When I told a friend back home that I was going grocery shopping, she replied, "Take pictures!!! I'll never be grocery shopping in Spain!" Before reading that, I was feeling a bit nervous about heading out into a Spanish-speaking country. She snapped me out of it and reminded me that every moment here is an adventure. I even like saying it. "What am I doing tonight? Not much, just doing a little grocery shopping in Spain."
I love the produce shops here. I want to take a picture every time I pass one. Even if I'm not particularly hungry, I sometimes go inside to buy something. "Una manzana, por favor!"
Although, I occasionally try to say something in Spanish, this is usually followed by the person assuming I can communicate with them further, to which I have to go back to my standby, "No hablo espanol. ¿Hablas inglés?"
It's somewhat of a game for me to get out of the store without the shopkeeper knowing I'm monolingual, for example:
"Hola," I said to the shopkeep at the register.
"Hola," he replied and scanned my groceries.
"Cinco setenta y tres," he said. I know that's my total, but it came off his tongue too fast for me to understand. I looked for the cash register screen for a total, but didn't find it fast enough to make it seem natural. Thinking quickly, I just handed him a ten euro note, which I knew would cover it.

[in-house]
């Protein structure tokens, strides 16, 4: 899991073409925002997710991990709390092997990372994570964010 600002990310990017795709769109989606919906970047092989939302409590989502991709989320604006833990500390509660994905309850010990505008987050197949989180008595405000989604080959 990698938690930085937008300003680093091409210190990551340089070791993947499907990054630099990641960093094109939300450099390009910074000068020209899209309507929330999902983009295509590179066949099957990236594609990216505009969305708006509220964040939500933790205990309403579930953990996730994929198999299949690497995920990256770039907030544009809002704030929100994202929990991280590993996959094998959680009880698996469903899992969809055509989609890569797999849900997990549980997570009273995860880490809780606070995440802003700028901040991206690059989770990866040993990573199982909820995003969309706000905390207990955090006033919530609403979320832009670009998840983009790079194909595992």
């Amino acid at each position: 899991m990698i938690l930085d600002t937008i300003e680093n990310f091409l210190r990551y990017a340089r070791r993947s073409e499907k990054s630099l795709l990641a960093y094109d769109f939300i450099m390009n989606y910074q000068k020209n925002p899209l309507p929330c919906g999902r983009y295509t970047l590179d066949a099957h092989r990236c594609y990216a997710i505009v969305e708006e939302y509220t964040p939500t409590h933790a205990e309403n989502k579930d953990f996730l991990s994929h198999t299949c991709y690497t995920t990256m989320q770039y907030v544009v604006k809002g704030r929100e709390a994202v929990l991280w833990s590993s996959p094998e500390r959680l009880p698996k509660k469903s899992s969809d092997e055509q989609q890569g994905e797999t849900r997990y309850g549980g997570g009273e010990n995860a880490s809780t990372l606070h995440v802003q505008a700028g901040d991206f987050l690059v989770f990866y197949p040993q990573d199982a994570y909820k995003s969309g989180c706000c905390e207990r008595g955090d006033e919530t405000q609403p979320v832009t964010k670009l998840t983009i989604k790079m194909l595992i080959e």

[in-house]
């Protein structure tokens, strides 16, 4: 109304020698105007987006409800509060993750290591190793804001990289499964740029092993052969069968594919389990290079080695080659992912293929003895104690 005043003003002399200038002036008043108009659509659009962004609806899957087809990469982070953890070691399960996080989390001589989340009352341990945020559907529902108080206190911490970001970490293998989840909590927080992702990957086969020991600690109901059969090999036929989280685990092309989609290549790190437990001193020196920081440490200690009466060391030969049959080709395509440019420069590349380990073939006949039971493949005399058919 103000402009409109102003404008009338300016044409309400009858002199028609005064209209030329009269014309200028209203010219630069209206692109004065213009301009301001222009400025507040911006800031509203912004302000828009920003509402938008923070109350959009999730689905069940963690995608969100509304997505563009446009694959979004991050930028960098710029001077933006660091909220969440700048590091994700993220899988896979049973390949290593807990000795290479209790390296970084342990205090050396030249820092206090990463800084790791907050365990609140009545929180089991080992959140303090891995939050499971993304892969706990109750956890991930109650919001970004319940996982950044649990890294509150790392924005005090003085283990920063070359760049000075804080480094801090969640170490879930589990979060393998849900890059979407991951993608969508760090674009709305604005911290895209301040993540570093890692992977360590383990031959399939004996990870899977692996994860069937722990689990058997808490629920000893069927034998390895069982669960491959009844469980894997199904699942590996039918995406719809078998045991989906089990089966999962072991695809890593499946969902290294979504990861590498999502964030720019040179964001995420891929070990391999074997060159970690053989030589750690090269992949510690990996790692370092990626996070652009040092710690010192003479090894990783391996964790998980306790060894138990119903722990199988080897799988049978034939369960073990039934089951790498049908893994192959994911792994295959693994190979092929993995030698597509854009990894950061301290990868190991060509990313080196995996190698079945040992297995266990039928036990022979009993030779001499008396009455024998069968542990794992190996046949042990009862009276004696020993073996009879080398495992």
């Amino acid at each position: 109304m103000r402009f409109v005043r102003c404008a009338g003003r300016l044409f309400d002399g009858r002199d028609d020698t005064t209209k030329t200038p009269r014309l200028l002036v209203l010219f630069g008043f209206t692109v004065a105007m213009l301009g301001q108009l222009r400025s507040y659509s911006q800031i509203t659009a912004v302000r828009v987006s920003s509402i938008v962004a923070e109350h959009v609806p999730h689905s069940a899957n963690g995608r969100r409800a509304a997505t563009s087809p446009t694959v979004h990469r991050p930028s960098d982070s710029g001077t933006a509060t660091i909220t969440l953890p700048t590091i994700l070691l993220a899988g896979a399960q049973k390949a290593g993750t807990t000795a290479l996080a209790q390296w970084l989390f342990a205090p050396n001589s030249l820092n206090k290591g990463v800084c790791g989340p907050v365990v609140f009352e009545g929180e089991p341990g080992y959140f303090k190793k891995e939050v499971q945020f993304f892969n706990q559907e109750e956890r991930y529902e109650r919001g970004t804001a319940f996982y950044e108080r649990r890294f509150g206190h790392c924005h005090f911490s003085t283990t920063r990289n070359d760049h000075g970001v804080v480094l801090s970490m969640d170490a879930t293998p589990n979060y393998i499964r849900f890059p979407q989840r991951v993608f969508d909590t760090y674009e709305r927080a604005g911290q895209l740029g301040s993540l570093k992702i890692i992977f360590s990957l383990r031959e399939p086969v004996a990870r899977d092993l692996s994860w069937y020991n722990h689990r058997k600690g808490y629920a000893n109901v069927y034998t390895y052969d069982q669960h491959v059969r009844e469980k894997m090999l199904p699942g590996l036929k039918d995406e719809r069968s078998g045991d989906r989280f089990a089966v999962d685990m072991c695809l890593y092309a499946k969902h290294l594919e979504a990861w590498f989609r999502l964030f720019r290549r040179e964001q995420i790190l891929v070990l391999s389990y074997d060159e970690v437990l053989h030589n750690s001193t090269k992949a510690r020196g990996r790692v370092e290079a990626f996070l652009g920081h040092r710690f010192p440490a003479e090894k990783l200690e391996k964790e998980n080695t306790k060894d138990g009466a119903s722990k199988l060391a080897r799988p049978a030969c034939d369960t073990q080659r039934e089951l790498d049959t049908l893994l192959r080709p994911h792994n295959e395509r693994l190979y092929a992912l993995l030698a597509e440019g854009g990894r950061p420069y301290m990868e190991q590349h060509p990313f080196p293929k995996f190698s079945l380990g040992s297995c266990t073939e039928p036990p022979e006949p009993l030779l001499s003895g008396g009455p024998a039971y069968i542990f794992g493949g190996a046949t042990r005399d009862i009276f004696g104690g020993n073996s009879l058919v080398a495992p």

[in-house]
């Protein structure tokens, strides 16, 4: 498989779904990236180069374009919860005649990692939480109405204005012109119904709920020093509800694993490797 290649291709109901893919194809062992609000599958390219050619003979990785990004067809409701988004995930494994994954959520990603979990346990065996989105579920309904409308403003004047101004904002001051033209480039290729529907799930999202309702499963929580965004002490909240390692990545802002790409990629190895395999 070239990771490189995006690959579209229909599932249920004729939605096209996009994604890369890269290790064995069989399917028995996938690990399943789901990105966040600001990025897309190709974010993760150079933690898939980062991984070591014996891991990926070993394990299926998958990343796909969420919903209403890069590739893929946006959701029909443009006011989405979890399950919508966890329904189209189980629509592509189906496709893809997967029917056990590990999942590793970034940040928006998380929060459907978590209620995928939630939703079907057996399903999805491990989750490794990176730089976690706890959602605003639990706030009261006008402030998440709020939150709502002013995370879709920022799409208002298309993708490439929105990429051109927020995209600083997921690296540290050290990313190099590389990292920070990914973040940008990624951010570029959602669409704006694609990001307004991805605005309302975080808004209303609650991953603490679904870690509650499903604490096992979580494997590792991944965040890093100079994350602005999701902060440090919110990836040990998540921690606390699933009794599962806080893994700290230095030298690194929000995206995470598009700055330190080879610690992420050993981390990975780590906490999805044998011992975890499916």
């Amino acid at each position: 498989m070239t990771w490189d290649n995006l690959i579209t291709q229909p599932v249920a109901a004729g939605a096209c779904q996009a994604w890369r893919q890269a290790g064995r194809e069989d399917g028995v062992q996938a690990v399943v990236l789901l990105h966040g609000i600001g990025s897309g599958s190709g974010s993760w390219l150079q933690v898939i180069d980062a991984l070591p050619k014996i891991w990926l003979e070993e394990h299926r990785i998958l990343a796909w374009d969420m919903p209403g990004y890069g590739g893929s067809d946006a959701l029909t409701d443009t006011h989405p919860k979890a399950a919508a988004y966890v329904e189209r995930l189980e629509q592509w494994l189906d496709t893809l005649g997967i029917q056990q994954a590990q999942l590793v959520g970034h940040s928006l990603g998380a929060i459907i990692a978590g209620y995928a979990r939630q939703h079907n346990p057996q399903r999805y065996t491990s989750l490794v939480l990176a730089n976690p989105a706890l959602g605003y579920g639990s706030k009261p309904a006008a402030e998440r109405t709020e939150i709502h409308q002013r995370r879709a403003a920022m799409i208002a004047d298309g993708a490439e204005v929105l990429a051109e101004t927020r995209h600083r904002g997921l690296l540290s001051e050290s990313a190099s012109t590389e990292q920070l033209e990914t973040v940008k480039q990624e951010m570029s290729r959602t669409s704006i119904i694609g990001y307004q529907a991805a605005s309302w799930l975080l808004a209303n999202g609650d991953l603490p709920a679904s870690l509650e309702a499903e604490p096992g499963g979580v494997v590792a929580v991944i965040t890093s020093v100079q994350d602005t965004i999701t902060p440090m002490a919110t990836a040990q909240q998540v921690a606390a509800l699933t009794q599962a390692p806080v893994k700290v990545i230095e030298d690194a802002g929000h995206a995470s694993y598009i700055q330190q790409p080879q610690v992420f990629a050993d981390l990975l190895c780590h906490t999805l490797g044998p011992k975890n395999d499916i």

"¿Necesita una bolsa?" I think he said next, thanks to using Google Translate later.
"No, gracias," I said nonchalant, betting he was asking me if I needed a copy of my receipt.
"¿Necesitas una copia de su recibo?" he said while pointing at the receipt printer.
"Oh, no," I thought. "I think he was asking if I needed a bag that first time. Err, I absolutely need a bag for all this. Don't panic, just fill your pockets and carry the rest out in your hands. He'll think you're environmentally conscious."
"Gracias. Adios," I said, hands full, pockets bulging. Success.
Not speaking their language is a shame really. I'm going to miss out on a lot of opportunities to talk to the locals and fully experience their communities and culture. I will try my best, but it won't be the same.
Or maybe bocce ball is so amazing that it can transcend language barriers.
I think I'll just have to keep things really simple. "Tú... yo... ping pong... ahora!"
At least there are apps to help out along the way. Although that particular sign is relatively obvious without translation, tools like this may save my life someday.